Margaret Thatcher meeting Pakistan’s military ruler President Zia-ul-Haq in 1980. The pair supported the Afghan mujahideen. (Photo: Wesley / Keystone / Getty Images)
Thatcher’s Downing Street dossier on “Aid to the Afghanistan resistance movement” is being retained by Whitehall’s Cabinet Office despite becoming eligible for release to the National Archives under the 30-year rule.
Thatcher’s team compiled the file from July 1981 to January 1990 during her time as prime minister when she oversaw a decade of covert British support to Afghans fighting against Soviet occupation.
Another six files on Afghanistan from that period are being hidden by Britain’s Foreign Office, which refuses to even disclose the document names, listing them on a database as “Title Withheld”.
The censored papers could contain embarrassing details of Thatcher’s support for Afghan mujahideen leaders, some of whom went on to be designated as terrorists by the US for backing al-Qaeda and the Taliban.
The cover-up comes on the 20th anniversary of 9/11 as President Joe Biden orders the FBI to release files that may detail Saudi Arabia’s role in the horrific terrorist attack. His move follows calls for transparency over the hijackers’ connections to the House of Saud.
Saudi support was key to the anti-Soviet jihad in Afghanistan, supplying finance and fighters like Osama bin Laden. The Arab mujahideen worked alongside Afghan rebels in the struggle against Soviet occupation, during which Bin Laden formed al-Qaeda and later turned his attention to attacking the West.
John Fullerton, a former spy who worked for MI6 in Pakistan and Afghanistan from 1981 to 1983, called for Thatcher’s file to be made public.
He told Declassified: “I see no reason at all why this should not be released. There’s a tendency of UK governments to try to shape or rewrite history — it isn’t just the Russians and the Chinese who do so, unfortunately, and it’s both arrogant and undemocratic.”
He added that the file is “historically important and would be a fascinating read. Thatcher’s gone, along with the Cold War, the Soviet Union, the analog era and much else besides. If there are any survivors who need protecting, their names can be redacted.”
‘Help you in every way’
Thatcher visited Pakistan in October 1981 where she told Afghan mujahideen at a refugee camp near the border: “The hearts of the free world are with you.”
She pledged £2-million in humanitarian aid, saying: “The Afghan people will never submit to foreign tyranny. They will fight to the end until the invader is expelled from Afghanistan… We in Britain will continue to help you in every way we can.”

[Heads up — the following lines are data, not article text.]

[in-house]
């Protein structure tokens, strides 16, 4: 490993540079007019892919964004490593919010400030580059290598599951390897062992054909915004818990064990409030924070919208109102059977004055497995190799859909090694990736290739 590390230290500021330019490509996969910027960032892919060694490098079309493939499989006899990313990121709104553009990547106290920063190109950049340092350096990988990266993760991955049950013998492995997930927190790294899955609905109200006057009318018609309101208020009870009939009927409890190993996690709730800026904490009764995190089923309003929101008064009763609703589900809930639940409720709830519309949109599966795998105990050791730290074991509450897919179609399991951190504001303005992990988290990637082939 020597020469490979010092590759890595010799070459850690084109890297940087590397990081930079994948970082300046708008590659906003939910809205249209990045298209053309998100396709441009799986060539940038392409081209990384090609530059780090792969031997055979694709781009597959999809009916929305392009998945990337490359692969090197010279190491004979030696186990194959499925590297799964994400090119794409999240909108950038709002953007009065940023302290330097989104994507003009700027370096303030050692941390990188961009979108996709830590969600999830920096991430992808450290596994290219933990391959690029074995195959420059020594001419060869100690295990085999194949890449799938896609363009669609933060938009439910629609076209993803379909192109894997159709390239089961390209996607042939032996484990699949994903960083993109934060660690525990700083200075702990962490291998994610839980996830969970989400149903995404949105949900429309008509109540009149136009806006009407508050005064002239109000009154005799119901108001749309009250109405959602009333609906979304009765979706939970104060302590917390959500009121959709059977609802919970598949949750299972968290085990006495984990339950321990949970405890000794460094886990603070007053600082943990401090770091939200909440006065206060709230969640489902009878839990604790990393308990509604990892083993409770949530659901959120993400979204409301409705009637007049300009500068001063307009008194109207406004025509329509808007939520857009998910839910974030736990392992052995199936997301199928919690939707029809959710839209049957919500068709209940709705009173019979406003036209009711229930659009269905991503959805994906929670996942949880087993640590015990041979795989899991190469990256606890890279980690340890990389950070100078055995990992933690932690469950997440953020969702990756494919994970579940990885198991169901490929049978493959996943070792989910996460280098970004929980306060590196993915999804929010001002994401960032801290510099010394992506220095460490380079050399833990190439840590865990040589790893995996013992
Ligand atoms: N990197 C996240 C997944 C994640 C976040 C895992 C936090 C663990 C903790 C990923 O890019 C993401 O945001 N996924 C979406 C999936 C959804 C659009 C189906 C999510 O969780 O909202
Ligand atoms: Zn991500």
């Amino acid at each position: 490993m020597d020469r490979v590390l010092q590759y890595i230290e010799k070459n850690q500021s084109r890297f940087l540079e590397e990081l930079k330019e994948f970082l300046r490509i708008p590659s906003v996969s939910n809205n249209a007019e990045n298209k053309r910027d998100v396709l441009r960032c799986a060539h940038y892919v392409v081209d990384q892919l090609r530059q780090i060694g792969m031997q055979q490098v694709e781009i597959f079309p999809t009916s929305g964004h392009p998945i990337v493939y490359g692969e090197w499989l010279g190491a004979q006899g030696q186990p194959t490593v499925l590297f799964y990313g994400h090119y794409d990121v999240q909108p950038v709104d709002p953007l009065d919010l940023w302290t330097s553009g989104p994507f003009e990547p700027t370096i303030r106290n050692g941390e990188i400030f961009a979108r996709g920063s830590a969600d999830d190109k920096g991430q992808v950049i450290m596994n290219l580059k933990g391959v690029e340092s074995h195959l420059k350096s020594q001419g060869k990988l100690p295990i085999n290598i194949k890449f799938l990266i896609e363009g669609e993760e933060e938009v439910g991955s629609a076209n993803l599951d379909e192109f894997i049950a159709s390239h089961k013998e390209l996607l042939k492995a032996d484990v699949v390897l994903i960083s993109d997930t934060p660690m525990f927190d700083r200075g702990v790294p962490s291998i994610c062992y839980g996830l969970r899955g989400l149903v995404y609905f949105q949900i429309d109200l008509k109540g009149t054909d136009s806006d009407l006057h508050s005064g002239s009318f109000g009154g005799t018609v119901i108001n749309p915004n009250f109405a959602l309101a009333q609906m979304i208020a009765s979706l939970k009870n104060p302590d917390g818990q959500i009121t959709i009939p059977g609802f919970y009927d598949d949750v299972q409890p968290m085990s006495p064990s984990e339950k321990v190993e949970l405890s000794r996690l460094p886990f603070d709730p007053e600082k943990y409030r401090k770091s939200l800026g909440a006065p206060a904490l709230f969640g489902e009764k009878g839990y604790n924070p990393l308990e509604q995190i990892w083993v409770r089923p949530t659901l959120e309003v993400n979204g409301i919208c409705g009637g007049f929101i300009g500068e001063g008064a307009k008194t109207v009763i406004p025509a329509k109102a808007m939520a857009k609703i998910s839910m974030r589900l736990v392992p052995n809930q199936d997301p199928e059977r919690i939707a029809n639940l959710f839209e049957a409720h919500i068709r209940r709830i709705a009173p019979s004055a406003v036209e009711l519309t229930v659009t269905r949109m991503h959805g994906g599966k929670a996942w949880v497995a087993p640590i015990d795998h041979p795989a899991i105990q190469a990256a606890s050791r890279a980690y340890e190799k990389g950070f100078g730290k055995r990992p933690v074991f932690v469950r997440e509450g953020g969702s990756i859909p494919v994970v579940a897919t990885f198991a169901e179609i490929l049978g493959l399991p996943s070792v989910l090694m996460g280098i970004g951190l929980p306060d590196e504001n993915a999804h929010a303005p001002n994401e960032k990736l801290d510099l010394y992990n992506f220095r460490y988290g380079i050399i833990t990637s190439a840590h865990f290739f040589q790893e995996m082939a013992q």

During the 1980s the UK government provided military training, equipment and propaganda support to Afghan Islamist forces, with the Foreign Office noting that “military assistance for the Afghan rebels should be provided as clandestinely as possible”.
London supported fundamentalist groups knowing they were “unlikely” to be sympathetic to the West.
Thatcher also met mujahideen leaders in Downing Street. Gulbuddin Hekmatyar, a brutal Islamist warlord, visited London in 1986.
His hardline group, Hezb-e-Islami Gulbuddin, was the largest recipient of CIA funds during the jihad in Afghanistan and operated an underground prison in Pakistan where Human Rights Watch said torture was “routine”.
Hekmatyar became known as the “butcher of Kabul” for his militia’s shelling of civilians and rape of women during bitter feuds between rival warlords that followed the Soviet defeat.
After 9/11 he sided with the Taliban and al-Qaeda to direct attacks on Western troops in Afghanistan. The US designated him as a terrorist and tried to assassinate him in a drone strike. Hekmatyar survived and is reportedly seeking a role in the new Taliban regime.
Mohammad Yunus Khalis, the leader of another Hezb-e-Islami faction, is believed to have visited the UK in 1987. His group’s members included future Taliban leader Mullah Mohammed Omar and terrorist mastermind Jalaluddin Haqqani.
Thatcher also met another mujahideen leader, Abdul Haq, in 1986. He was later murdered by the Taliban.
A Cabinet Office spokesperson told Declassified: “Most historic files on the Afghan conflict are open at The National Archives. The Cabinet Office retains some historic records to protect national security, defence and our relations with international partners, in line with the requirements of the Public Records Act 1958.” DM